NATIONAL

[Herald Interview] Yuji Hosaka on why Korea, Japan still spar over bygones

By Lee Sun-young

Ambiguity over shared bitter history hit an inevitable wall, says Japanese-born Korean scholar

  • Published : Jul 19, 2019 - 10:40
  • Updated : Jul 19, 2019 - 10:40

It’s summer break at Sejong University in Seoul, but professor Yuji Hosaka is swamped with work.

A go-to expert on South Korea-Japan relations, he is bombarded with requests for media interviews and guest lectures as the two neighbors are embroiled in their worst dispute in years. 

Seeing no easy resolution to the current standoff, which was set off earlier this month by Japan’s decision to impose export restrictions that will seriously impact Korean computer chipmakers, Hosaka was bracing himself for a hectic, restless summer.

“Neither Japan nor Korea is likely to budge,” said the 63-year-old political science professor in an interview. 


Professor Hosaka Yuji poses for a photograph at Sejong University in Seoul. (Park Hyun-koo/The Korea Herald)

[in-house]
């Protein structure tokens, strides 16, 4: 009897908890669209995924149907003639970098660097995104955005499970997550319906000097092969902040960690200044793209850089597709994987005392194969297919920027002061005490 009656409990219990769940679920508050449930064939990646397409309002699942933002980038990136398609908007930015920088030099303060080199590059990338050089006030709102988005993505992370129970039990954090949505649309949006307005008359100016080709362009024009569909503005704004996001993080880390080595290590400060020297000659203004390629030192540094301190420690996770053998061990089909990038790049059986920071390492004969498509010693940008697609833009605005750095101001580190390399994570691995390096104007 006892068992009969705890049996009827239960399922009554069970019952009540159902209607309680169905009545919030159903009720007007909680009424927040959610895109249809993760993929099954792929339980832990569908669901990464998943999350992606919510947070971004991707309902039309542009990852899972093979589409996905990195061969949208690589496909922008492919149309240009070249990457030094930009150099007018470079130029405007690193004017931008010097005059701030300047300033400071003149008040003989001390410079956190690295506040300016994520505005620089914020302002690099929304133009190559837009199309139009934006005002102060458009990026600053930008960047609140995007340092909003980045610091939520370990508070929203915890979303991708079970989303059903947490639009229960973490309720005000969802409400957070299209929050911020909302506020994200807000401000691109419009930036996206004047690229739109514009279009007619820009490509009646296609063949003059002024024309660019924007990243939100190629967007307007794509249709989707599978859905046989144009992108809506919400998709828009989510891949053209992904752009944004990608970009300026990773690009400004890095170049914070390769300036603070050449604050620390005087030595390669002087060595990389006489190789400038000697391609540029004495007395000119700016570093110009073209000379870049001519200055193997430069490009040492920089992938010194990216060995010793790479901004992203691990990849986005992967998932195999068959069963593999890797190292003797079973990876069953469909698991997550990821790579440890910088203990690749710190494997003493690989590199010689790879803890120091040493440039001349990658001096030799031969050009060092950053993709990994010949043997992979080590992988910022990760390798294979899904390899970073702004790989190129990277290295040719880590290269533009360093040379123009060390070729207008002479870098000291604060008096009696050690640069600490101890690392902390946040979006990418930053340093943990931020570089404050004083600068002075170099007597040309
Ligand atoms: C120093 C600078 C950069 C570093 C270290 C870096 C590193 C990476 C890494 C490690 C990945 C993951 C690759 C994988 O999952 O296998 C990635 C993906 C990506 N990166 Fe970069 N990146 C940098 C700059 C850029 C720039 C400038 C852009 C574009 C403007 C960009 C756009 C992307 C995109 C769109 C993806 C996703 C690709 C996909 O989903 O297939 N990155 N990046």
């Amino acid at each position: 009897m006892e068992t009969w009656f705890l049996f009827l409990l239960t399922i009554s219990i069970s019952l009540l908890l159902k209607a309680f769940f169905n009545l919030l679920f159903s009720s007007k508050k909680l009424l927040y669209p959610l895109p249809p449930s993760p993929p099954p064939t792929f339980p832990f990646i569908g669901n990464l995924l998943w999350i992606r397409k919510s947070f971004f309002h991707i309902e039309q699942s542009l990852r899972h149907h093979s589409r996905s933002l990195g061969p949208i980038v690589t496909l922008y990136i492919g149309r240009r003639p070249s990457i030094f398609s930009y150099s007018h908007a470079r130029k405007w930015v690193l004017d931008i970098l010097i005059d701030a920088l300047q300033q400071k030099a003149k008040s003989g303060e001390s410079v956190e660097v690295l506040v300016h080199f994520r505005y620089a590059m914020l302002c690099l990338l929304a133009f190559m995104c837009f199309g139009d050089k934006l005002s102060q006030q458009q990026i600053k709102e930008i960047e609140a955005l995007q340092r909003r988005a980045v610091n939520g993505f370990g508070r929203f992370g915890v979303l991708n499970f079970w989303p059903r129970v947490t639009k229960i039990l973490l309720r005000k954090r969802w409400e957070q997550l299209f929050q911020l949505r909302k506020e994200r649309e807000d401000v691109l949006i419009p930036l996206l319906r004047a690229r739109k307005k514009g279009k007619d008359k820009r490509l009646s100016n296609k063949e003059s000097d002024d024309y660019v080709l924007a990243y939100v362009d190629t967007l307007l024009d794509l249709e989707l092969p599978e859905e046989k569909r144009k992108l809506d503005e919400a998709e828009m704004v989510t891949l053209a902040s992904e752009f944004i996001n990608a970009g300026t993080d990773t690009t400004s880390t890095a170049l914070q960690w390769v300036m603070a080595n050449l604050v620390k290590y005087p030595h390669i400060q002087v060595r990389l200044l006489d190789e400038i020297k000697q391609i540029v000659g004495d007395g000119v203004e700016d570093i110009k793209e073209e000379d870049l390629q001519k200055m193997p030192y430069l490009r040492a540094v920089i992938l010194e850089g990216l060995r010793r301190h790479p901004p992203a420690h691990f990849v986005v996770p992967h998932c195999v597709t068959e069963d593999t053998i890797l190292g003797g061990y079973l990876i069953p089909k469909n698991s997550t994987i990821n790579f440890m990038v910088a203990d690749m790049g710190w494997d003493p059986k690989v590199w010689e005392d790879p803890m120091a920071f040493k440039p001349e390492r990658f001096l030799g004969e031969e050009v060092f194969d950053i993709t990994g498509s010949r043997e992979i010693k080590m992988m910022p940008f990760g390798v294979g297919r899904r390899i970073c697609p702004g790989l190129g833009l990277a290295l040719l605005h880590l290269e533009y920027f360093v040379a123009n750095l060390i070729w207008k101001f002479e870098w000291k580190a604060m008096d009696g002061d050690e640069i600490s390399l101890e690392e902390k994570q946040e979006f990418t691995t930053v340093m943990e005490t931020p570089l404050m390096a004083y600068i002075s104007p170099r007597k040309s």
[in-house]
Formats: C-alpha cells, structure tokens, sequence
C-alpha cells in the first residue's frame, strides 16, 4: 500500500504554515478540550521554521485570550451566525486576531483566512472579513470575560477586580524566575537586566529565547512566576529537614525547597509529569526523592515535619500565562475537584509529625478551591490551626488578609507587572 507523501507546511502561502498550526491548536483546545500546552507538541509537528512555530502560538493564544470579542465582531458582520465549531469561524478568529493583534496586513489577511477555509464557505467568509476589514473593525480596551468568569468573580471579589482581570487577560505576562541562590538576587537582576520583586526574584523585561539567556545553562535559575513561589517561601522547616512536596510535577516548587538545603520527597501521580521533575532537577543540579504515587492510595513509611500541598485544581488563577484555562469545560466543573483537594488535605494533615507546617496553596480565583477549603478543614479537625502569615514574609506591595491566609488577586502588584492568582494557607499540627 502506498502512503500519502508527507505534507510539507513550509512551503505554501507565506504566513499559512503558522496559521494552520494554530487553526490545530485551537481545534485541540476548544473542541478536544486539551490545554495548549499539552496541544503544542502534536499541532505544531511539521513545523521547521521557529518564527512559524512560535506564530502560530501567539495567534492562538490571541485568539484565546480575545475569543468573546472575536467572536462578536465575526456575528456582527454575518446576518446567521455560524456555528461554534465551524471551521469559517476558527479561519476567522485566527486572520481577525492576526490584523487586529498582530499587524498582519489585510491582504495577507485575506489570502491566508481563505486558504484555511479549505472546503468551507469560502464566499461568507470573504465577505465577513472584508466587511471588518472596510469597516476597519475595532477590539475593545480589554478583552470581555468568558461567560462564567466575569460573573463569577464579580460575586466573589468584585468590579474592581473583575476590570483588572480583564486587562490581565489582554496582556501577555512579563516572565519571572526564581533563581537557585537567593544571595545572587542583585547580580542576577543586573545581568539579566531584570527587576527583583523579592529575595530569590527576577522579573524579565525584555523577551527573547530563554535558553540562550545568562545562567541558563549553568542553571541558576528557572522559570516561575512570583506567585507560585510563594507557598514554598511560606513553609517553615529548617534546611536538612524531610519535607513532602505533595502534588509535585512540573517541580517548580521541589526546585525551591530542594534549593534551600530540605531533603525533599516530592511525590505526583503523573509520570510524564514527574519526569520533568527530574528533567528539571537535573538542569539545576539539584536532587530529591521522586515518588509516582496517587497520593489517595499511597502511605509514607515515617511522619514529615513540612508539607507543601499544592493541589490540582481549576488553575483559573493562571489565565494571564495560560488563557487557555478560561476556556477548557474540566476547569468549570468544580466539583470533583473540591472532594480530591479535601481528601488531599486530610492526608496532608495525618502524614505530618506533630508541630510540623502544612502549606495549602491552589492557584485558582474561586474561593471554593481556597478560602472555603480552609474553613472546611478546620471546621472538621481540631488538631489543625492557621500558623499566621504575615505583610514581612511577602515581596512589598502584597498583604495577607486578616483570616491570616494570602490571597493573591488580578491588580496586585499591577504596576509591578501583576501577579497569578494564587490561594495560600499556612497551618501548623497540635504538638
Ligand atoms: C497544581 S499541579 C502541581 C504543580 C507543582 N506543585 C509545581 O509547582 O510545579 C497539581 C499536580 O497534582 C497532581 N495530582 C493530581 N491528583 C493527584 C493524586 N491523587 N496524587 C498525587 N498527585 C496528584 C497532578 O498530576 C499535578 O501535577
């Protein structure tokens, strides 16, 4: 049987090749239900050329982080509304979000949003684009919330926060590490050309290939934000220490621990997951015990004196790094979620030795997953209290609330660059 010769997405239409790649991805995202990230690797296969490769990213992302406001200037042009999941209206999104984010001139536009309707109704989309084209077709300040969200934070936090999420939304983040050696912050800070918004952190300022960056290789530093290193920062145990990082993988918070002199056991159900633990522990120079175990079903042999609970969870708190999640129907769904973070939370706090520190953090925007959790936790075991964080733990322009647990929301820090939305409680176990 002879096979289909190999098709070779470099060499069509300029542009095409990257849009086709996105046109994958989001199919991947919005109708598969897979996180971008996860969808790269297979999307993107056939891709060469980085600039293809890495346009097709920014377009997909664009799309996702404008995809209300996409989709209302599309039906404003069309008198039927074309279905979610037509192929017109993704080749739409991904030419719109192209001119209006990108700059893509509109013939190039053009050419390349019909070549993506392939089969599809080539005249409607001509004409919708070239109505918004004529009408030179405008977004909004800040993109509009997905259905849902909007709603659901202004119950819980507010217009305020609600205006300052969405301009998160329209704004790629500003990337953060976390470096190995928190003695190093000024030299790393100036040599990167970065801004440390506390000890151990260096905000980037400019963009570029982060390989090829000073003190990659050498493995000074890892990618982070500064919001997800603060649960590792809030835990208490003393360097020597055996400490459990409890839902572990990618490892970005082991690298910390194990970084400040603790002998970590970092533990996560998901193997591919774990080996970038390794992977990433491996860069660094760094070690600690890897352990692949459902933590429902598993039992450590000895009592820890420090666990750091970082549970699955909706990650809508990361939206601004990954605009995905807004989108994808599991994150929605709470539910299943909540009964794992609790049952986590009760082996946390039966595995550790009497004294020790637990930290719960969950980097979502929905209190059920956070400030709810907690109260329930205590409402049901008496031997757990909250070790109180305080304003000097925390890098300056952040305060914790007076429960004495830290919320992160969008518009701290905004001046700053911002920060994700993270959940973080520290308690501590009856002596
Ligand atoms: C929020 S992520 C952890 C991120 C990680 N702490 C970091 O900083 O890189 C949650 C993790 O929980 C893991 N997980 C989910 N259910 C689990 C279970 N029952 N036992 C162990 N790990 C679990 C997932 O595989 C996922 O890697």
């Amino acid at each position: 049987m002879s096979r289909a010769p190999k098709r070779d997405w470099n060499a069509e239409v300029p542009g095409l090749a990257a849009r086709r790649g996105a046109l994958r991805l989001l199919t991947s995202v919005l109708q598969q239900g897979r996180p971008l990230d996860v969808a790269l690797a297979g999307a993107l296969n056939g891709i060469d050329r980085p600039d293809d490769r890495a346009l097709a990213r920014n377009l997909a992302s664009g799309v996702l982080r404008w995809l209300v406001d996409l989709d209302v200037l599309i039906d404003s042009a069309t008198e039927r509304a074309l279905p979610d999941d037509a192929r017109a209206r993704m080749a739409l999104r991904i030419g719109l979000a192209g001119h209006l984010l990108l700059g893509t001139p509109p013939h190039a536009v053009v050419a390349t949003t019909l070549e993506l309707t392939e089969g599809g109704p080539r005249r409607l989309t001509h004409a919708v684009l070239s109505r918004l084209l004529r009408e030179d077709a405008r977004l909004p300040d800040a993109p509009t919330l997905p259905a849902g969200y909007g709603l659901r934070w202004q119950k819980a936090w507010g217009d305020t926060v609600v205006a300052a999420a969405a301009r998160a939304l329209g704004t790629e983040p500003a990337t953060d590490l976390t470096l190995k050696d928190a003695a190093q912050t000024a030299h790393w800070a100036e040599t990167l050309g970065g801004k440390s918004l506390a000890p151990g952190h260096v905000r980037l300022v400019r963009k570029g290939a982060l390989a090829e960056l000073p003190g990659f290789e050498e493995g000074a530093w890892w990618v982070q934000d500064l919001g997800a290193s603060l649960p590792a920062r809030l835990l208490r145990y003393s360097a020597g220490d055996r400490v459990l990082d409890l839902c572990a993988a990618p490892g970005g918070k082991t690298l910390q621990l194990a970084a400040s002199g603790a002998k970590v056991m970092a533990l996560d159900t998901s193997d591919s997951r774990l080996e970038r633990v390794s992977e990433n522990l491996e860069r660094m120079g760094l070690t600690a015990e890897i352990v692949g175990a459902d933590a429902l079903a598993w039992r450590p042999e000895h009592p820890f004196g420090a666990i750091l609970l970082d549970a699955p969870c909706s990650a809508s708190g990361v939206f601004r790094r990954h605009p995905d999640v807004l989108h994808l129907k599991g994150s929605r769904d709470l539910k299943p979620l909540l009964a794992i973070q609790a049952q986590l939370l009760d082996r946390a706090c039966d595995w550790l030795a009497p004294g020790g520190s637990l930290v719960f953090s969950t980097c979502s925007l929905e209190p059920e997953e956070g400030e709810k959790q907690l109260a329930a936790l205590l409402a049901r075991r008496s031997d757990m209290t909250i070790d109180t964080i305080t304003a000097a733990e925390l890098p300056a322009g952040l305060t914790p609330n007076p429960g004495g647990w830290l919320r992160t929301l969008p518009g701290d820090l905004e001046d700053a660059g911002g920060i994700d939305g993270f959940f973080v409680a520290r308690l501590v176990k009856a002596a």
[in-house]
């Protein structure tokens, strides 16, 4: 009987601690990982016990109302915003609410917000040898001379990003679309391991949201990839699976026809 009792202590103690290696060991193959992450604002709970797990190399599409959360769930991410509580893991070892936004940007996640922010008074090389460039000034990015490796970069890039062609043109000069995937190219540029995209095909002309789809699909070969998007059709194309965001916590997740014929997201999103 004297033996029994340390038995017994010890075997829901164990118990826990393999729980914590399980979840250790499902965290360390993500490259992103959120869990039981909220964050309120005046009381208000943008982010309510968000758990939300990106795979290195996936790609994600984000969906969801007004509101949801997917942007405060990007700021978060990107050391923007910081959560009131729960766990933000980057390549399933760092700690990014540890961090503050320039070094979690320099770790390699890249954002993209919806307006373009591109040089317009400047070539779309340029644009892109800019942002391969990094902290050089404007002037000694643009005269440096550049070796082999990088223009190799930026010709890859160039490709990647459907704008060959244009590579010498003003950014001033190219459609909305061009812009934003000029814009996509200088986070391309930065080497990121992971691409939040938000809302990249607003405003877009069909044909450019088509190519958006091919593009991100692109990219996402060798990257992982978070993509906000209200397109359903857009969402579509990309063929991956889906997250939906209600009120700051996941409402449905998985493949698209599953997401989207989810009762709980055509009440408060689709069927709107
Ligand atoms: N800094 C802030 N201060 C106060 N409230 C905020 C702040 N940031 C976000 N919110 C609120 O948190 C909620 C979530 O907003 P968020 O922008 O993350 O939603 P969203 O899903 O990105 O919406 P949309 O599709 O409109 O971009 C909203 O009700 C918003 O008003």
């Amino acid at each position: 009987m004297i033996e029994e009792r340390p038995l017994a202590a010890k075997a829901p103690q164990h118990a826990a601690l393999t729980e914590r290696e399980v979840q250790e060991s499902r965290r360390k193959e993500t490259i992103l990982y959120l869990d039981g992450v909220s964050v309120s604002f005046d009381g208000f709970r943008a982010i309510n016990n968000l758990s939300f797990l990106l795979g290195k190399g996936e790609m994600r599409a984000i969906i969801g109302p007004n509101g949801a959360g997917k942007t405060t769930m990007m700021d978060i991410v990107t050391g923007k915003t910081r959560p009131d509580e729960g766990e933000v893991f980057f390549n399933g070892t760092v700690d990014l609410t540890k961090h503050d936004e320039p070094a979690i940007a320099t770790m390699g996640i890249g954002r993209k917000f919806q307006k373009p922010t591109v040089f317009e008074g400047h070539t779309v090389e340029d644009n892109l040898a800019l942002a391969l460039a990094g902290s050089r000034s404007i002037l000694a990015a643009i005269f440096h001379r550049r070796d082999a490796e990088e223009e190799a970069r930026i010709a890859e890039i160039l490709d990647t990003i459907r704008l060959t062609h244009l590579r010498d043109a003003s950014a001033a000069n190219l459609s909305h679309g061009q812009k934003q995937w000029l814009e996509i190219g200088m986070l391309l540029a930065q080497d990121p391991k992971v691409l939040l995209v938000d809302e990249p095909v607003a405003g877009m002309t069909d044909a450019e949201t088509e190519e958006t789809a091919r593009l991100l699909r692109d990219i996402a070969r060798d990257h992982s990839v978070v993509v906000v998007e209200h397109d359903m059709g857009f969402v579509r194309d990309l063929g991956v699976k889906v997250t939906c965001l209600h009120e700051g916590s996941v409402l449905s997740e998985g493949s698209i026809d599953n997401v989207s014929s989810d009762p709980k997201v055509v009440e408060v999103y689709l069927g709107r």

Born and educated in Japan, Hosaka is a naturalized Korean who has dedicated his career to the study of Korea-Japan relations. When he addresses this issue, he strives to explain not just where the two sides stand in this conflict, but where they’re both coming from and what’s underneath the surface.

In a nutshell, he thinks a flare-up was in the works for a long time because the two East Asian neighbors -- the colonizer and the colonized during the years 1910-1945 -- pursued extensive economic, social and cultural exchanges without fully coming to grips with core aspects of their shared history.

In 1965, two decades after Japan’s 35-year colonial rule abruptly ended in Korea following the US’ atomic bombing of Hiroshima and Nagasaki, the two sides normalized relations. But it was with a series of ambiguous agreements which, above all, failed to address the illegal and criminal nature of Japan’s annexation of Korea.

“Ever since the far-right politicians, who do not acknowledge the illegality of Japan’s occupation of Korea, rose to power in Japan, bilateral ties have never been in good shape,” Hosaka said. He was referring to incumbent Japanese Prime Minister Shinzo Abe, whose maternal grandfather was a Class A war criminal and who has vowed to free Japan from the US-imposed “postwar regime” by revising the country’s pacifist constitution.